• John 12:6 (NASB95)
  • 6Now he said this, not because he was concerned about the poor, but because he was a thief, and as he had the money box, he used to pilfer what was put into it.

 

3εἶπεν δὲ ὁ Πέτρος· Ἁνανία, διὰ τί ἐπλήρωσεν ὁ σατανᾶς τὴν καρδίαν σου, ψεύσασθαί σε τὸ πνεῦμα τὸ ἅγιον καὶ νοσφίσασθαι ἀπὸ τῆς τιμῆς τοῦ χωρίου;

But Peter said, “Ananias for what (reason) (has) satan filled your heart, you lied to the Holy Spirit and keep(kept) back (some) of the proceeds of the piece of land

  • Filled (ἐπληρωσεν [eplērōsen]). The very verb used of the filling by the Holy Spirit (4:31). Satan the adversary is the father of lies (John 8:44). He had entered into Judas (Luke 22:3; John 13:27) and now he has filled the heart of Ananias with a lie.[7]
  • Apparently, the Holy Spirit revealed this deception to Peter. The Spirit had created unity in the church and was now offended at its rupture. We are amazed to discover that Satan can fill the heart of a Christian, especially since Luke uses a verb for fill which also appears in Ephesians 5:18.[8]
  • We see immediately that the sin lay not in failing to give all the money, but rather in pretending to do so. The basic issue here was lying, not only to the church but to the Spirit. Above all, the church had to maintain integrity in its alien surroundings, and this behavior could quickly erode the shields of that credibility. Integrity describes those standards of moral and intellectual honesty on which we base our conduct and from which we cannot swerve without cheapening ourselves.[9]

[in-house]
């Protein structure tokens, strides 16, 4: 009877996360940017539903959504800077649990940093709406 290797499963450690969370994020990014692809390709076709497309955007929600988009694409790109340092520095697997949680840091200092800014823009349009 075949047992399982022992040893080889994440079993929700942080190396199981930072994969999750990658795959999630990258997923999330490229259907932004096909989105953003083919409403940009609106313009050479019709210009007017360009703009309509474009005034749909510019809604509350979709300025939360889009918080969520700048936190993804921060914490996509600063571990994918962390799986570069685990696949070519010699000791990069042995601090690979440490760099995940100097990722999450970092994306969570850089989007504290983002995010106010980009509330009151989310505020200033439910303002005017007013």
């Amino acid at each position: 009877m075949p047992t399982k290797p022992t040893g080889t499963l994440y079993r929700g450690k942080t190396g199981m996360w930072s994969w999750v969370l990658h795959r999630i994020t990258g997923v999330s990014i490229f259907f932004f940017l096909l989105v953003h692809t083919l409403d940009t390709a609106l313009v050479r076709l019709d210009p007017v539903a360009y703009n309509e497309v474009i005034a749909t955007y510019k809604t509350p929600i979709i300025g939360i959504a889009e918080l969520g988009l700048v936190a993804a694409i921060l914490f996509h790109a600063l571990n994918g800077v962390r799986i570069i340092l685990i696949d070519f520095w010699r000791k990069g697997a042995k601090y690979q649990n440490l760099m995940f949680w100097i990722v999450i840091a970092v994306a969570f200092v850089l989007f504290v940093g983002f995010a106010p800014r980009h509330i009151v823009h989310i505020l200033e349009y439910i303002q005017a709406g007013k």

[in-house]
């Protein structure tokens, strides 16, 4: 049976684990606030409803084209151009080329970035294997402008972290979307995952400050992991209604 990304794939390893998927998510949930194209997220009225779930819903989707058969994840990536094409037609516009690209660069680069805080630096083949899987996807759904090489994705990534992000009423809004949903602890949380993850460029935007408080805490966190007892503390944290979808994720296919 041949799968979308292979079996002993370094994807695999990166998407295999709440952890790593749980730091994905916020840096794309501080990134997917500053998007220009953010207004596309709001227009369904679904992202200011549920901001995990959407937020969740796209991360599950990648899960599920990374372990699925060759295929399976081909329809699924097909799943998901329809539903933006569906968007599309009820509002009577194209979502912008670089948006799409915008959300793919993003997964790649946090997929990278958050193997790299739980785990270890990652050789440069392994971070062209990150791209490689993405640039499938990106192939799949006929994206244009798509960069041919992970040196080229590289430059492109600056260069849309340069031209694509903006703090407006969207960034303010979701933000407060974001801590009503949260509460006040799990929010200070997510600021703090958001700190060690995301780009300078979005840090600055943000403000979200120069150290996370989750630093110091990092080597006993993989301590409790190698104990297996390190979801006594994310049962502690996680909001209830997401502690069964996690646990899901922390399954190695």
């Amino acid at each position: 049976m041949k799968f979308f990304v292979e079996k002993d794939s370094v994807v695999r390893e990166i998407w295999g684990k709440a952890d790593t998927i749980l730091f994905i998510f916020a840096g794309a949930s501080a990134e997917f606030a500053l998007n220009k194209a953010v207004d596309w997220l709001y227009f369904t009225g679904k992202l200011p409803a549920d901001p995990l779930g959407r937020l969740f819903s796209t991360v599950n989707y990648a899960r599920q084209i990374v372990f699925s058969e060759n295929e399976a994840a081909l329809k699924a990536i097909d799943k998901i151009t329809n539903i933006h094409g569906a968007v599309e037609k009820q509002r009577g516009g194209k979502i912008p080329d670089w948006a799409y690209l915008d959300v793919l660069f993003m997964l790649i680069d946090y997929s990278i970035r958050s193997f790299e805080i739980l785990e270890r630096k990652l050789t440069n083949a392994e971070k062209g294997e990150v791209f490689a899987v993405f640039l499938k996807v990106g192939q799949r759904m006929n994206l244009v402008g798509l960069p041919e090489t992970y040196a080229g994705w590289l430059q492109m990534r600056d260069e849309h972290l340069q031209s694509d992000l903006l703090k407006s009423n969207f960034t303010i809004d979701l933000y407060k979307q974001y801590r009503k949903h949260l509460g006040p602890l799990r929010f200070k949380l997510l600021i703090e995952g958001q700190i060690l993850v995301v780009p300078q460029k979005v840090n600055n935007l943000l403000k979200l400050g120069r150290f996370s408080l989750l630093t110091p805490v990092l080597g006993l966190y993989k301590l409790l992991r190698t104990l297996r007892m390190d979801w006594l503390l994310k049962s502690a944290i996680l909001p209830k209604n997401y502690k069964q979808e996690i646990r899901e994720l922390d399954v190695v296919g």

• Genesis 3:13
  • Numbers – The Law of Vows, Numbers 30:2
  • Deuteronomy 23:21-22, notice how the issue is not the amount, it is the vow
  • Ecclesiastes 5:4

4οὐχὶ μένον σοὶ ἔμενεν καὶ πραθὲν ἐν τῇ σῇ ἐξουσίᾳ ὑπῆρχεν; τί ὅτι ἔθου ἐν τῇ καρδίᾳ σου τὸ πρᾶγμα τοῦτο; οὐκ ἐψεύσω ἀνθρώποις ἀλλὰ τῷ θεῷ.

No remained to you and remain yours when it was sold was it at your disposal?  How (is it) that you have contrived in your heart this deed?  (you have) not lied to people but to God.

  • Peter’s words make it clear that Ananias was entirely at liberty to keep or sell his property as he thought fit. His sin lay in his lie to the Holy Spirit, and thus consisted not in giving merely part of the proceeds to the common fund but in alleging that the money represented the whole and not just part of the price of the property. Nor was it simply an attempt to deceive the human leaders of the church. The leaders were men inspired by the Spirit, and so they were God’s representatives.[10]